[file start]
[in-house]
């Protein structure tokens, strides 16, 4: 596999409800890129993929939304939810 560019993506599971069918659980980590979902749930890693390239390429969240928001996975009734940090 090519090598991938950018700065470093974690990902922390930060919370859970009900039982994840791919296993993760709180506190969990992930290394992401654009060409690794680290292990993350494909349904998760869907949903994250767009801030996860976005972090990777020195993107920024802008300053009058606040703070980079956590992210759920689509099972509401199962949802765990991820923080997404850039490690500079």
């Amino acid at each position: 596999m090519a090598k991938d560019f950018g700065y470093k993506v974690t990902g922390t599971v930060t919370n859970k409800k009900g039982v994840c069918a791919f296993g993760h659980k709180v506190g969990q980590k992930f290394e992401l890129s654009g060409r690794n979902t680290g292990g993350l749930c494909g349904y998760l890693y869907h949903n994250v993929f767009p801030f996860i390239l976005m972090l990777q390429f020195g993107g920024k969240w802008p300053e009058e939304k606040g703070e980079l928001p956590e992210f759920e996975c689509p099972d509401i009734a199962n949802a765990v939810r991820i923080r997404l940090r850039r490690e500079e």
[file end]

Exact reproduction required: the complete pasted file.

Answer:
[in-house]
């Protein structure tokens, strides 16, 4: 596999409800890129993929939304939810 560019993506599971069918659980980590979902749930890693390239390429969240928001996975009734940090 090519090598991938950018700065470093974690990902922390930060919370859970009900039982994840791919296993993760709180506190969990992930290394992401654009060409690794680290292990993350494909349904998760869907949903994250767009801030996860976005972090990777020195993107920024802008300053009058606040703070980079956590992210759920689509099972509401199962949802765990991820923080997404850039490690500079």
């Amino acid at each position: 596999m090519a090598k991938d560019f950018g700065y470093k993506v974690t990902g922390t599971v930060t919370n859970k409800k009900g039982v994840c069918a791919f296993g993760h659980k709180v506190g969990q980590k992930f290394e992401l890129s654009g060409r690794n979902t680290g292990g993350l749930c494909g349904y998760l890693y869907h949903n994250v993929f767009p801030f996860i390239l976005m972090l990777q390429f020195g993107g920024k969240w802008p300053e009058e939304k606040g703070e980079l928001p956590e992210f759920e996975c689509p099972d509401i009734a199962n949802a765990v939810r991820i923080r997404l940090r850039r490690e500079e």